How to use the OP-1 Envelope Follower

Here is a brief explanation of how to tap into the incredibly underutilized OP-1 envelope follower.

First of all, what is an envelope follower? In short, it’s using the amplitude of a signal as a modulation source. For more detailed info, check out this article.


Here’s where to find it on the OP-1: in synth mode press shift 4. Select the “Element” LFO

*I’ve had better success boosting the signal before inputting into the OP-1 to get the full range of modulation.

*I’ve had better success boosting the signal before inputting into the OP-1 to get the full range of modulation.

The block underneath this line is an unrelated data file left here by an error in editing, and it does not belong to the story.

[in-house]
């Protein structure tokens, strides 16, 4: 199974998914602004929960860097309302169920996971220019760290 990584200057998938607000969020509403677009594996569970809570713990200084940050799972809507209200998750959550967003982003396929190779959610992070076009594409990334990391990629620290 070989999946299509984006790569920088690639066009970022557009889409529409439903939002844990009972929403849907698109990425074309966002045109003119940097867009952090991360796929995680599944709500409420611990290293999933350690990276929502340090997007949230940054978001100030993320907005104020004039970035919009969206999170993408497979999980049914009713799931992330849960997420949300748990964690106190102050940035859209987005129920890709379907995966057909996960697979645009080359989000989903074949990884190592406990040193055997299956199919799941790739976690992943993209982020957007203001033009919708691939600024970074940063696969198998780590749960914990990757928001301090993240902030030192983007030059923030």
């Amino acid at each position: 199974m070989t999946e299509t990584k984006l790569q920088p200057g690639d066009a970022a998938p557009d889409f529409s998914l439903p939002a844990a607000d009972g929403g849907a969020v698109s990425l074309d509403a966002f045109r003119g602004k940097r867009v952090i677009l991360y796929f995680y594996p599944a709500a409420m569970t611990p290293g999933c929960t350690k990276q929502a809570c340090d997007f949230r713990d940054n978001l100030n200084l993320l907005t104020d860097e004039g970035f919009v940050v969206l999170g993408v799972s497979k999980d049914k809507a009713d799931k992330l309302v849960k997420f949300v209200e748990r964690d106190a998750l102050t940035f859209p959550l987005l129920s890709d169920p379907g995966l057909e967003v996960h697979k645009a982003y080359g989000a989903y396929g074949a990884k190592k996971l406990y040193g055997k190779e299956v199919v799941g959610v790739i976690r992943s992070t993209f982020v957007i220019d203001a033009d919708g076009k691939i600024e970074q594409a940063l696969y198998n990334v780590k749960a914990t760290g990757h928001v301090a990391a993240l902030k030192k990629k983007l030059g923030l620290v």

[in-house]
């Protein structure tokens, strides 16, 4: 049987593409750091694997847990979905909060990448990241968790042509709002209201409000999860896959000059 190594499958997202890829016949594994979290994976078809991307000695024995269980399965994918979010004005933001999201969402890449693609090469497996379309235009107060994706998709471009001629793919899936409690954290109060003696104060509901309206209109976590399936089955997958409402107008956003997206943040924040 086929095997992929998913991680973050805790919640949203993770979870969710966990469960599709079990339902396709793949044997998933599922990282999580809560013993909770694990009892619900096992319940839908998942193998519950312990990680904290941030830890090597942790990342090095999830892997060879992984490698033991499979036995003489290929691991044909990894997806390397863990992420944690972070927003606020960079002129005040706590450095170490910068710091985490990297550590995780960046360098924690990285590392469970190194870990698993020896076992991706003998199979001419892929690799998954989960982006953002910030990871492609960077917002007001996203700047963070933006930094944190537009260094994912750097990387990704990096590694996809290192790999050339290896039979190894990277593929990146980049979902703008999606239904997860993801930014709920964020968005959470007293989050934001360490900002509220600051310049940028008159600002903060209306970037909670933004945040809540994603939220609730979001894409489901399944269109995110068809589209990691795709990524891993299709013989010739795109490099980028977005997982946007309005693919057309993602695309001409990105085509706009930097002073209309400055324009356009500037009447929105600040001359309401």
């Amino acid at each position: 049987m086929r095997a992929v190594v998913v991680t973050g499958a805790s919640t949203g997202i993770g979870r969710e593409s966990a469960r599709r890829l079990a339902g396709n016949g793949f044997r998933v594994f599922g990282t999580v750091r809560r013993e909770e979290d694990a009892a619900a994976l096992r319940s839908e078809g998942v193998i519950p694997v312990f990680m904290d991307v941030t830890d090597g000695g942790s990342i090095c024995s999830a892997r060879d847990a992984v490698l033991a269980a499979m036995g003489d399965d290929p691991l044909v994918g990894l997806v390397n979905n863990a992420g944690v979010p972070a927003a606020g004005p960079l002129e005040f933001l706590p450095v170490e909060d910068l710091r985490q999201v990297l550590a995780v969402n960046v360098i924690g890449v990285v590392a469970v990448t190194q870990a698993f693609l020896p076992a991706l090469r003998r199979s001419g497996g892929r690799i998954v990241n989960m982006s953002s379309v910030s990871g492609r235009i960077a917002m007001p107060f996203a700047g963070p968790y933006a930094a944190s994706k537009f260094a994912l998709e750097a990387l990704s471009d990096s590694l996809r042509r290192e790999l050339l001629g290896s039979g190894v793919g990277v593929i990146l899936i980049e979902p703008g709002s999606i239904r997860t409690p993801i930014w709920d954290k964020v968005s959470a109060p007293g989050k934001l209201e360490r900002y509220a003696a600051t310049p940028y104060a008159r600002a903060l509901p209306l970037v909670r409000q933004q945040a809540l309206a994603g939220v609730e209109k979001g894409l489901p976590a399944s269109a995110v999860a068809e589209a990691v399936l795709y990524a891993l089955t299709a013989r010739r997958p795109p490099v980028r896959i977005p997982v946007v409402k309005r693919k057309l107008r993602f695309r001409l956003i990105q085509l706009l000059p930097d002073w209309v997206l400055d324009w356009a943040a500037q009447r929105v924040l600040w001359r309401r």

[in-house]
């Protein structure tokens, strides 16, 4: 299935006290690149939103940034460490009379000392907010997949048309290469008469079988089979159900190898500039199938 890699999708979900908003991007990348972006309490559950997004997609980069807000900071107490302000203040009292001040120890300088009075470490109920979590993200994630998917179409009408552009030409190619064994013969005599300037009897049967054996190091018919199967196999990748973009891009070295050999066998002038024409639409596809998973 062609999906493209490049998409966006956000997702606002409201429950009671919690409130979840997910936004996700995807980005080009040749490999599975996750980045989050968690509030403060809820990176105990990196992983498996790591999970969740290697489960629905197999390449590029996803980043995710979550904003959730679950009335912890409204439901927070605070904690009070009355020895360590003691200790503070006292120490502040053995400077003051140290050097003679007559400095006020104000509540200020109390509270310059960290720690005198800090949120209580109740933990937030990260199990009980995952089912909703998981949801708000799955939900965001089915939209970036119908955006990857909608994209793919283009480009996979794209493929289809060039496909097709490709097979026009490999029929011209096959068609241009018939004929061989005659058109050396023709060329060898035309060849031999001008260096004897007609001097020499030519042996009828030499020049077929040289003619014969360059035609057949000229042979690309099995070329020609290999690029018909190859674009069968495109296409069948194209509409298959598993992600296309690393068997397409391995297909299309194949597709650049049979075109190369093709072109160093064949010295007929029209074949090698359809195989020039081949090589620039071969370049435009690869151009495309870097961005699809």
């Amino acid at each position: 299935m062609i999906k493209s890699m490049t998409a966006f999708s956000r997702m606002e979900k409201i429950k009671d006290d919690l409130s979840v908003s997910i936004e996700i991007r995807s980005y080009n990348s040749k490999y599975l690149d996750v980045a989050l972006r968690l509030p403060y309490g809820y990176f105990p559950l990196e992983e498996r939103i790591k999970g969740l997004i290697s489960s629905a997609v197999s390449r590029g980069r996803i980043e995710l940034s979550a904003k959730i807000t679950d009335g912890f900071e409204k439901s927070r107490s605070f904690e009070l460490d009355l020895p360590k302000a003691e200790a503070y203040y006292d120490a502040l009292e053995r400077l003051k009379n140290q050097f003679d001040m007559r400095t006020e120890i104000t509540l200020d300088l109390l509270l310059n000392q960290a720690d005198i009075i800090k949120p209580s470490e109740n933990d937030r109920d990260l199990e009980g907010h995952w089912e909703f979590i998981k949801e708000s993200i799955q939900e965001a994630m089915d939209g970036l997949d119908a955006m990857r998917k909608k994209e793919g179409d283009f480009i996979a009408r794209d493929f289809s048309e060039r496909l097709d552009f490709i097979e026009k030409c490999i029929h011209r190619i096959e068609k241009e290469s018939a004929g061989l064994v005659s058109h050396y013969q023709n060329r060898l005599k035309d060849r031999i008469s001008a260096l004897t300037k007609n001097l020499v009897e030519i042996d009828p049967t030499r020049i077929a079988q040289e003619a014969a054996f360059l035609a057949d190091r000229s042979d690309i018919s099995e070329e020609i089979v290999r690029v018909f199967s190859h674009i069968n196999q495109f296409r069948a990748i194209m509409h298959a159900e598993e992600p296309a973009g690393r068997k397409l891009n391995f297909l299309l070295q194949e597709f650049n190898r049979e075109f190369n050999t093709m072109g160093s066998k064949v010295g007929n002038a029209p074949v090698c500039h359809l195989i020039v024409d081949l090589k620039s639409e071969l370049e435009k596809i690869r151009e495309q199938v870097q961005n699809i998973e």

You can assign this modulation source to many places as determined by this LFO window. Scale the signal (+/-) with green knob, set the destination with white, set the parameter (color coded) with orange. In the case of this picture, I’m modulating the “frequency” parameter on the punch effect. You may find that certain destinations make more sense than others, depending on the modulation material. Filter cutoff is always a safe bet!


I’d love to hear what you do with the OP envelope follower!

Some examples utilizing the envelope follower:

Moog Model D iOS App

I had the pleasure of making music in this video to demo the Moog Model D iOS app.

It was really fun to recreate classic stylings the Minimoog marked history with. I must say that the app is quite good; it exceeded my expectations. I’m no purist with analog synths, but spending so much time with this app definitely defogged my understanding of the reality of iOS music even more. The iPad is a very expressive medium. Add that to the unparalleled convenience of toting an iPad anywhere and its easy to see where the future lies.